Lolcats: 120 years older than the internet


posted Thursday, January 16, 2014 at 1:21 PM EST


Nearly 150 years ago, the English photographer Harry Pointer (1822-1889) had an epiphany. A portrait studio photographer in the resort city of Brighton, he realized that there was more to cats than meets the eyes – they could be photographed copycatting humans. This idea struck him one day in 1870 while photographing his pet cat doing ordinary cat things like sleeping or lapping up milk. But Harry Pointer saw beyond their simple animal behavior.

He saw them as feline photographic stars.

Brighton was one of Victorian England’s premier summer resorts and Pointer earned his living taking and selling a type of photo print known as carte de visites to London day-trippers who came to Brighton to relax at the beach and play at the amusement park piers. These vacationing Londoners were the perfect audience for funny photographs of cute posed cats.

Think LOLCATS are new? Think again. Kittens have appreciated photography since at least 1874.

The carte de visite, or CDV as it was more commonly known, transformed 19th century consumer photography. Up until the 1860s, portrait photography studios produced photographs using tintype or collodion processes. These prints were difficult and costly to make, reducing their popularity. By contrast, the CDV materials were made using a relatively cheap albumen print mounted on thicker card stock. The process was significantly cheaper and easier to use.

This cat mastered the dramatic gaze over a hundred years before a chipmunk would repeat the feat.

Not only was CDV a cheaper medium, but the resulting CDV image was more realistic and lifelike than the black-base tintype. CDVs quickly became very popular – the phenomenon was known at the time as "cardomania" – and prices were driven down. By the 1870s, studios were advertising that their customers could have their picture taken and get six copies of the photograph for just one dollar. Receiving multiple copies of an image was an obvious upgrade from the one-off images of yore. By the late 1860s they spun-off another major photographic innovation: the family album.

Kittens performing human activities was a thing way before the internet.

For an 1870s photographer like Harry Pointer, the photography of cats presented many technical challenges. His subjects were by nature restless and uncooperative, not unlike my own cats. Harry Pointer was very literally trying to herd cats.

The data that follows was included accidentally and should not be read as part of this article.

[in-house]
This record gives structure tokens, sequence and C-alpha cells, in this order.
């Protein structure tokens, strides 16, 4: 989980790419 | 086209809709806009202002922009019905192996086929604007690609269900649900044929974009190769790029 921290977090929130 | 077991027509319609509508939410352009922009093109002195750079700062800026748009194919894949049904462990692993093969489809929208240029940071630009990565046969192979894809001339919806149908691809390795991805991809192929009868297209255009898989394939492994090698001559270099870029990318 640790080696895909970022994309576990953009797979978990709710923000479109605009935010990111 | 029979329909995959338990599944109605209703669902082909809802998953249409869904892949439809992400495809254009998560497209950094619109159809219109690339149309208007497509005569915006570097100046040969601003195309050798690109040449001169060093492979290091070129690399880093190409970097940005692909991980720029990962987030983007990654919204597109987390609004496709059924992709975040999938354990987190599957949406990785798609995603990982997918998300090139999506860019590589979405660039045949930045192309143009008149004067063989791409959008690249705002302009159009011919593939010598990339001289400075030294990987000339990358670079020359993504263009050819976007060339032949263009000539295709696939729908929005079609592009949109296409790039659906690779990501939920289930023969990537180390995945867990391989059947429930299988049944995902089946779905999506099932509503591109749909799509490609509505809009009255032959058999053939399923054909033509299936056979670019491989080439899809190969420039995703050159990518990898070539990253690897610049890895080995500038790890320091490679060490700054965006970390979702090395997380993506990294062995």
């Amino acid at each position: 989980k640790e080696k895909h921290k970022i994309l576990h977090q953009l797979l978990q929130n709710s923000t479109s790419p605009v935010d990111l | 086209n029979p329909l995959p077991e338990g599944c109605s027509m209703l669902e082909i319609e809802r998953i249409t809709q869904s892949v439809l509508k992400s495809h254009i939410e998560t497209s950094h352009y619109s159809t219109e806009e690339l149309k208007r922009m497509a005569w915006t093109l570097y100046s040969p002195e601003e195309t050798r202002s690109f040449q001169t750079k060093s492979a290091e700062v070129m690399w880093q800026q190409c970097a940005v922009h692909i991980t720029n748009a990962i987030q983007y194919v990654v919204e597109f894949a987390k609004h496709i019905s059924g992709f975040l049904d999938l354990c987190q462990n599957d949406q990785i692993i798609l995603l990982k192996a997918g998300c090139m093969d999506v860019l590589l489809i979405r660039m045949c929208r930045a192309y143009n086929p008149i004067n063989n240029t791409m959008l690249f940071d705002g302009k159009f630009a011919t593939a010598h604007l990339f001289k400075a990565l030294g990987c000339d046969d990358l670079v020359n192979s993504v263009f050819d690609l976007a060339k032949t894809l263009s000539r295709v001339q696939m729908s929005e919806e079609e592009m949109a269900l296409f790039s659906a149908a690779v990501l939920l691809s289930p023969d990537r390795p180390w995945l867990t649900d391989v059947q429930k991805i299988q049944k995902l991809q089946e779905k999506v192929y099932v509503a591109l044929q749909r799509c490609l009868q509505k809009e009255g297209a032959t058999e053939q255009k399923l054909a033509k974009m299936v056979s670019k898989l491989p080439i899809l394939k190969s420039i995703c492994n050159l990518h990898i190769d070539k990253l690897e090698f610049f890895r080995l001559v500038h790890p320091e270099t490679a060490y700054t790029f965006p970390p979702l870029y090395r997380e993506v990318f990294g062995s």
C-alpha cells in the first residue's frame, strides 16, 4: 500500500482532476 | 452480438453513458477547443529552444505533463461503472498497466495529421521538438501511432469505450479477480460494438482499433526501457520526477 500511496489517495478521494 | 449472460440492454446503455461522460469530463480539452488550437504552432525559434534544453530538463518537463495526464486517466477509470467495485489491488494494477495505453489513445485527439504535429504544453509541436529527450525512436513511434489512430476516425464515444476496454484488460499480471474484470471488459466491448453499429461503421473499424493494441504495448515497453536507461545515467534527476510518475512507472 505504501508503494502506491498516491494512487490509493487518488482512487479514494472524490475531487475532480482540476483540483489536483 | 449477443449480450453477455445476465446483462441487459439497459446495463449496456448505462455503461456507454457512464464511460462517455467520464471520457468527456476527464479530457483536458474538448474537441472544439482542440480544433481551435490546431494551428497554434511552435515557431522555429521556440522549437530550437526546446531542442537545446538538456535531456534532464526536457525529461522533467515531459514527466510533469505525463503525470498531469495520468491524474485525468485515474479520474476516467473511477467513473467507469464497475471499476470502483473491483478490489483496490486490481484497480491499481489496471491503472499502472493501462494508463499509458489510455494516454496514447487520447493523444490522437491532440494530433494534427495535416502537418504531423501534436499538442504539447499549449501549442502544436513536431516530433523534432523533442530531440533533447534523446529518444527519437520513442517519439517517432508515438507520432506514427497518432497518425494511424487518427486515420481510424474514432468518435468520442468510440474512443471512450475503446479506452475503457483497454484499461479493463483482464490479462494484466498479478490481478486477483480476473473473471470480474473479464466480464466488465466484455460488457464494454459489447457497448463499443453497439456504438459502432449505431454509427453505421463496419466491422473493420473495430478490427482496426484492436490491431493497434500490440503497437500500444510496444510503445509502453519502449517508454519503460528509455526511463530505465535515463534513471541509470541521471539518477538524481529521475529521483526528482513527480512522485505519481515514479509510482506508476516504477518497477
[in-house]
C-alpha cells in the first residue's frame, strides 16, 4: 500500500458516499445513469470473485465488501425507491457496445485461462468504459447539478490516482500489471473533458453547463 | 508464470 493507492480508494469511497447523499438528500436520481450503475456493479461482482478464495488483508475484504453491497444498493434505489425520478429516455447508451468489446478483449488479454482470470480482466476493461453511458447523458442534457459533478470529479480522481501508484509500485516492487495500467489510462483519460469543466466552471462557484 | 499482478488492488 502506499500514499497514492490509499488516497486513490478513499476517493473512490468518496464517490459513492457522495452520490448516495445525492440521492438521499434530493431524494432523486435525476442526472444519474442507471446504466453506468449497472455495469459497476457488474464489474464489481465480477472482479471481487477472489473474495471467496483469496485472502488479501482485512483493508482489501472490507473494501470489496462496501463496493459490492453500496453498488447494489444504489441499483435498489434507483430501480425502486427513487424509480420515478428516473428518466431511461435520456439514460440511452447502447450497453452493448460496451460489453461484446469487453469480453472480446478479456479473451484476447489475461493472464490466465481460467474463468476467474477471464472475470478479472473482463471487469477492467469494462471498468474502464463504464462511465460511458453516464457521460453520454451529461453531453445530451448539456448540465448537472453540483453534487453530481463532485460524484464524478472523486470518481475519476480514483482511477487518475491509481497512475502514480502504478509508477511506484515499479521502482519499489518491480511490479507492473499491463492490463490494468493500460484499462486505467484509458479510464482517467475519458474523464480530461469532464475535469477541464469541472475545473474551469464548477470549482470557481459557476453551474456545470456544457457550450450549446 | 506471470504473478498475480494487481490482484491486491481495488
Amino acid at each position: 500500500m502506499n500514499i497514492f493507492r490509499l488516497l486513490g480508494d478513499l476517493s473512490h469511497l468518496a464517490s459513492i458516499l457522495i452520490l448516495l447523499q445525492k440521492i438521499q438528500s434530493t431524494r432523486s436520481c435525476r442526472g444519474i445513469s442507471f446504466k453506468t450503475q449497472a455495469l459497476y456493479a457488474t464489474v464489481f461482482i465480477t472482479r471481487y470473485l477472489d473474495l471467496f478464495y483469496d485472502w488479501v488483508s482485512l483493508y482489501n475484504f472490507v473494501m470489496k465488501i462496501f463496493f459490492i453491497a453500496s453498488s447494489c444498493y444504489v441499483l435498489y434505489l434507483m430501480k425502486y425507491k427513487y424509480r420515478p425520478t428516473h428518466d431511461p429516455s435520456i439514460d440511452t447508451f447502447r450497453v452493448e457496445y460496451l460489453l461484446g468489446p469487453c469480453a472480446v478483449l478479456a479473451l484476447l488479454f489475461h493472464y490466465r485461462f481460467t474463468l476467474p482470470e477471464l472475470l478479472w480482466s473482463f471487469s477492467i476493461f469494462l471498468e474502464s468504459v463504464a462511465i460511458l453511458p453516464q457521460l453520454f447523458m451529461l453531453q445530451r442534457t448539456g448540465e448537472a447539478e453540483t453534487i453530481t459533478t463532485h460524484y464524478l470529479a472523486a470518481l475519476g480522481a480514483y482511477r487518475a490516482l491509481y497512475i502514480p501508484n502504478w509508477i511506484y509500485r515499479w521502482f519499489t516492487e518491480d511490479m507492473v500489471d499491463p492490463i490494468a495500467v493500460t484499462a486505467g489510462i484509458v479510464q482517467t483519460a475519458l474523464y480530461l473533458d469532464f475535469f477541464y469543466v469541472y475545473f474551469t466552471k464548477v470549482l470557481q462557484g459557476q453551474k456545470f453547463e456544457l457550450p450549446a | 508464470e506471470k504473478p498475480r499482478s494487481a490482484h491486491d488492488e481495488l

Cat photography was arduous with the primitive photographic technology of the late 1800s.

The glass plate cameras he used were slow and required relatively long exposures, and the photo flashbulb wouldn't be invented for another fifty years. Photographing cats by natural light or flash powder required Zen-like patience and feline grace. Pointer persevered and by 1872 he had created over 100 shots. By 1884, as The Photographic News reported, he had published over two hundred pictures in his "The Brighton Cats" series.

A rare self-portrait of the maestro with his muse(s).

The corpus of The Brighton Cats work exhibits a beautiful evolution, for the artist-entrepreneur wasn't satisfied with mere greatness. No, Harry Pointer sought transcendent brilliance. Unhappy to merely imitate human behavior, he quickly realized adding clever cat captions like "Miss Tabbie at the Rink" (to the photo of a cat in roller skates) added a certain ironic brilliance. Even a mundane cat carte would speak to his customers' yearnings when paired with such captions as "A Happy New Year" or "Very many happy returns of the day."

Pairing cat captions with his cat photos was a stroke of genius.

Though Pointer lacked such modern wonders as quickmeme, imgur and buzzfeed, he made up for this lack of viral channels with a brilliant piece of marketing: on the back of every Pointer’s CDV was his logo of a cute cat along with his studio address. As affluent tourists bought his CDVs and sent them to friends and family at home and abroad, Pointer’s fame grew. All thanks to that adorable kitten lithograph logo.

Who needs social media? Pointer's kitten lithograph was a shrewd marketing move.

The danger – and beauty – of memeing is that your meme might one day come to eclipse your own life and imagination. Naturally, within just a few years, other photographers followed in Pointer’s pioneering cat tracks. One of these, Harry Whittier Frees (1879-1953), took adorable animal photos to brave new heights: on one fortuitous night in 1906 he put party hats on his family cats and photographed them sitting on a kitten-scale dinner table. The photograph drove his friends to paroxysms of laughter and inspires us all to greatness in memeing (and photography).

The cats in the hats. Harry Frees took the baton of cat photography from Harry Pointer, ensuring the meme would endure. 

For more on Harry Pointer:

You can find Harry Whittier Frees book "Animal Land on the Air" on Amazon, several other books by and about Frees here or books on cartes de visites here.

You might also enjoy the mystery of photojournalist Robert Capa and his "Mexican Suitcase," the story behind the iconic image of Che Guevara, the making of the famous 'Men at Lunch' photo, news of the 100-year-old negatives discovered in the Antarctic or the story of Mark Twain, first celebrity photographer.

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